Too Old to Write? Proof the Answer is “NO!”

Today I am sharing blogging space with Madeline Sharples on her blog. It is my hope that you’ll follow me over to Madeline’s to talk about when a person becomes too old to write. I think you already know my answer!

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Lately I’ve been asked by friends and family what I’m doing with my time in retirement. Since I left my position with a local law firm in 2006, I’ve spent a lot of time with expensive surgeons who have corrected my eyesight and repaired a lot of bones. I discount those months as paid medical leave (paid by me and my retirement fund) and explain that I’m at last fulfilling a lifelong dream of writing.

The responses I have received are jarring, startling and some even painful:

  • Aren’t you too old to be writing a book?  (Excuse me?)
  • At this stage in your life, do you really want to deal with the burden of writing and then publishing a book? (I really love it!)
  • What if no one wants to publish a book by a retired legal secretary? (I beg your pardon?)
  • What do you have to write about? (Stories – lots of stories.)

And the list goes on.  I try to smile and make polite comments. However, I didn’t realize there was an age limit on when a person could write a book.

At a workshop I attended last winter, one of the workshop coordinators took a moment to announce a regular attendee was no longer with us. (Read the remainder of the post here . . .)

9 thoughts on “Too Old to Write? Proof the Answer is “NO!”

  1. The things that come out of people’s mouths sometimes really does make you wonder…lol. I’m encouraged by stories of people writing in their later years. I still remember hearing of one woman who published her first book in her 90’s. Gives me great incentive to keep trying and not to let naysayers bother me so much. My own mother doesn’t particularly care for my poetry, but I keep writing it anyone.

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    1. It seems a lot of folks engage their voice before they engage their mind. 🙂 I love hearing stories about writers who are published well into their 80s or still writing at 90. It is my dream!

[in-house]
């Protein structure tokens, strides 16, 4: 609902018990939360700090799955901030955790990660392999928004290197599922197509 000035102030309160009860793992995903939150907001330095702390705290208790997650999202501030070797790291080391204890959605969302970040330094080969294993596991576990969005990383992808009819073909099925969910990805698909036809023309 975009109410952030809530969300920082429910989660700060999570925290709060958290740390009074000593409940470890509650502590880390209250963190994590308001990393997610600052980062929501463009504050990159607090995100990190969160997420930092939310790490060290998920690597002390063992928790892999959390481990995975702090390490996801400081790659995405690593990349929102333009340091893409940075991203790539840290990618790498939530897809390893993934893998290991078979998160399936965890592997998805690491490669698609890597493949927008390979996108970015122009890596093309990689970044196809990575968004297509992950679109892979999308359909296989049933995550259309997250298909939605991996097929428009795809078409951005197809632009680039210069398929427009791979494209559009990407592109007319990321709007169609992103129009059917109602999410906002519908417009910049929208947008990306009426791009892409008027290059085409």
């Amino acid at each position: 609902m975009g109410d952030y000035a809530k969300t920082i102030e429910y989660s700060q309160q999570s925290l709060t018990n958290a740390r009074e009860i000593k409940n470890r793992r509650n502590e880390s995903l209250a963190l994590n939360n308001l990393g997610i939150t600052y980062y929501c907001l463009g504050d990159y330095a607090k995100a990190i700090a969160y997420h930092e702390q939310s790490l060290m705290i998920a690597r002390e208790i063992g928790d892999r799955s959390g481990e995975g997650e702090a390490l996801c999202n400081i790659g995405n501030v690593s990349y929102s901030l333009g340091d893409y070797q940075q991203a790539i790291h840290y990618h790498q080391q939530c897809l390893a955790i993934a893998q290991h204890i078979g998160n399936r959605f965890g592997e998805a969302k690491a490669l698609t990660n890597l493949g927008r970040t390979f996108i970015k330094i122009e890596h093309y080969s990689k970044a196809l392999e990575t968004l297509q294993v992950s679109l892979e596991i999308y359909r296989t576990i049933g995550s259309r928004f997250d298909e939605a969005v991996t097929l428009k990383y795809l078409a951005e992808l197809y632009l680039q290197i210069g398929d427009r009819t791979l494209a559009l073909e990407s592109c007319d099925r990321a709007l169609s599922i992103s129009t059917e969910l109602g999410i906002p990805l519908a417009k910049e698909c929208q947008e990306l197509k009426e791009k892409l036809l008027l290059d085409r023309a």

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  2. One of the best examples of a writer succeeding in her golden years is Mildred Armstrong Kalish now in her 90s, according to biographical data. Her memoir Little Heathens was published in 2007, so do the math: She must have being working on the manuscript in her mid-80s. Studies show that using brain power as we age is a great way to stave off Alzheimer’s and other forms of dementia. Too old to write–that’s poppycock!

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    1. Mildred and my now deceased workshop friend could have been critique partners! I haven’t read her memoir but must. Loved your poppycock!!! 🙂

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  3. I wonder if most of the responses you quoted weren’t from people not yet retired? I belong to a peer learning group where everyone is 65+ a bunch of very busy people who do not sit around doing nothingthe problem I’m having with my writing is that my husband is retired and I’ve lost the quiet time to write.

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      1. well then they must not do anything interesting. Though I do tell people I’m a writer, most don’t get it, except for my artist friends 🙂

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